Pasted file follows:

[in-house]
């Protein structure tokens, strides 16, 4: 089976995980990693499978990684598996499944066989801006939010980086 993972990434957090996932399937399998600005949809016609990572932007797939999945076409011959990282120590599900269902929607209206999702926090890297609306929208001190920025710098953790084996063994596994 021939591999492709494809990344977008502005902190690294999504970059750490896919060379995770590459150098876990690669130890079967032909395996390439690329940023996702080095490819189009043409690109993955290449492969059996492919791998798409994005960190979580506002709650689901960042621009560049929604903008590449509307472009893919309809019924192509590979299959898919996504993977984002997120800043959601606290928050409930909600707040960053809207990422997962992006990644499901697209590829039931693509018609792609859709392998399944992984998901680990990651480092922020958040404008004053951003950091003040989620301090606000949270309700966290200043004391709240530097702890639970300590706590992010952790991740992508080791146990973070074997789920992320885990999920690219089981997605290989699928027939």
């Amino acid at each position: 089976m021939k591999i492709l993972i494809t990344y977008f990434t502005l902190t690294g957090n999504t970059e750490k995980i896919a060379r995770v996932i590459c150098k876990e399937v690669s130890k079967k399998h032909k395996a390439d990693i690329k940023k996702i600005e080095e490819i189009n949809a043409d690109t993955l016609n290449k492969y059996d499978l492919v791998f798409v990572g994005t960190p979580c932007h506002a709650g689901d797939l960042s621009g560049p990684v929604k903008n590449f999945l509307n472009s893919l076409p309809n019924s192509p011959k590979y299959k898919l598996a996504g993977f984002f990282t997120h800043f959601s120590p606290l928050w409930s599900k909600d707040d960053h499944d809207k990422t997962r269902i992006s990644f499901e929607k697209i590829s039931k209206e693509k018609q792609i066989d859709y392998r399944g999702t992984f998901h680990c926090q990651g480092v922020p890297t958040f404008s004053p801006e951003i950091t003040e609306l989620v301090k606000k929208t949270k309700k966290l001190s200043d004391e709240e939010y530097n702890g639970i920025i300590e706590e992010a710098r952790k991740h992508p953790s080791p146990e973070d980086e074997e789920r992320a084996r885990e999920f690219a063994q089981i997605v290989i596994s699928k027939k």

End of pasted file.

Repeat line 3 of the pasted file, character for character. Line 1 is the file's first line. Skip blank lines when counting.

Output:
């Amino acid at each position: 089976m021939k591999i492709l993972i494809t990344y977008f990434t502005l902190t690294g957090n999504t970059e750490k995980i896919a060379r995770v996932i590459c150098k876990e399937v690669s130890k079967k399998h032909k395996a390439d990693i690329k940023k996702i600005e080095e490819i189009n949809a043409d690109t993955l016609n290449k492969y059996d499978l492919v791998f798409v990572g994005t960190p979580c932007h506002a709650g689901d797939l960042s621009g560049p990684v929604k903008n590449f999945l509307n472009s893919l076409p309809n019924s192509p011959k590979y299959k898919l598996a996504g993977f984002f990282t997120h800043f959601s120590p606290l928050w409930s599900k909600d707040d960053h499944d809207k990422t997962r269902i992006s990644f499901e929607k697209i590829s039931k209206e693509k018609q792609i066989d859709y392998r399944g999702t992984f998901h680990c926090q990651g480092v922020p890297t958040f404008s004053p801006e951003i950091t003040e609306l989620v301090k606000k929208t949270k309700k966290l001190s200043d004391e709240e939010y530097n702890g639970i920025i300590e706590e992010a710098r952790k991740h992508p953790s080791p146990e973070d980086e074997e789920r992320a084996r885990e999920f690219a063994q089981i997605v290989i596994s699928k027939k």